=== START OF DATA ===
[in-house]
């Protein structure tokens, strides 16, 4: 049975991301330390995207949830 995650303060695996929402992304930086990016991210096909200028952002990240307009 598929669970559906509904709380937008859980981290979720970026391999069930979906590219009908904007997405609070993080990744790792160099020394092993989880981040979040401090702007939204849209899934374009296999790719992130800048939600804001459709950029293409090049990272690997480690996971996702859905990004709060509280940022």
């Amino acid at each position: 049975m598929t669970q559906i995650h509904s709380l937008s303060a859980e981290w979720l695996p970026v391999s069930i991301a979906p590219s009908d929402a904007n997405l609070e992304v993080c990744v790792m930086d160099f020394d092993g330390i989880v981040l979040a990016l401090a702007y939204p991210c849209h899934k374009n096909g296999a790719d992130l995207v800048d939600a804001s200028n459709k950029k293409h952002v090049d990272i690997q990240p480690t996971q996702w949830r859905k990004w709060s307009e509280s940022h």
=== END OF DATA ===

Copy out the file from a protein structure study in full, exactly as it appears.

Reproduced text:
[in-house]
């Protein structure tokens, strides 16, 4: 049975991301330390995207949830 995650303060695996929402992304930086990016991210096909200028952002990240307009 598929669970559906509904709380937008859980981290979720970026391999069930979906590219009908904007997405609070993080990744790792160099020394092993989880981040979040401090702007939204849209899934374009296999790719992130800048939600804001459709950029293409090049990272690997480690996971996702859905990004709060509280940022």
């Amino acid at each position: 049975m598929t669970q559906i995650h509904s709380l937008s303060a859980e981290w979720l695996p970026v391999s069930i991301a979906p590219s009908d929402a904007n997405l609070e992304v993080c990744v790792m930086d160099f020394d092993g330390i989880v981040l979040a990016l401090a702007y939204p991210c849209h899934k374009n096909g296999a790719d992130l995207v800048d939600a804001s200028n459709k950029k293409h952002v090049d990272i690997q990240p480690t996971q996702w949830r859905k990004w709060s307009e509280s940022h």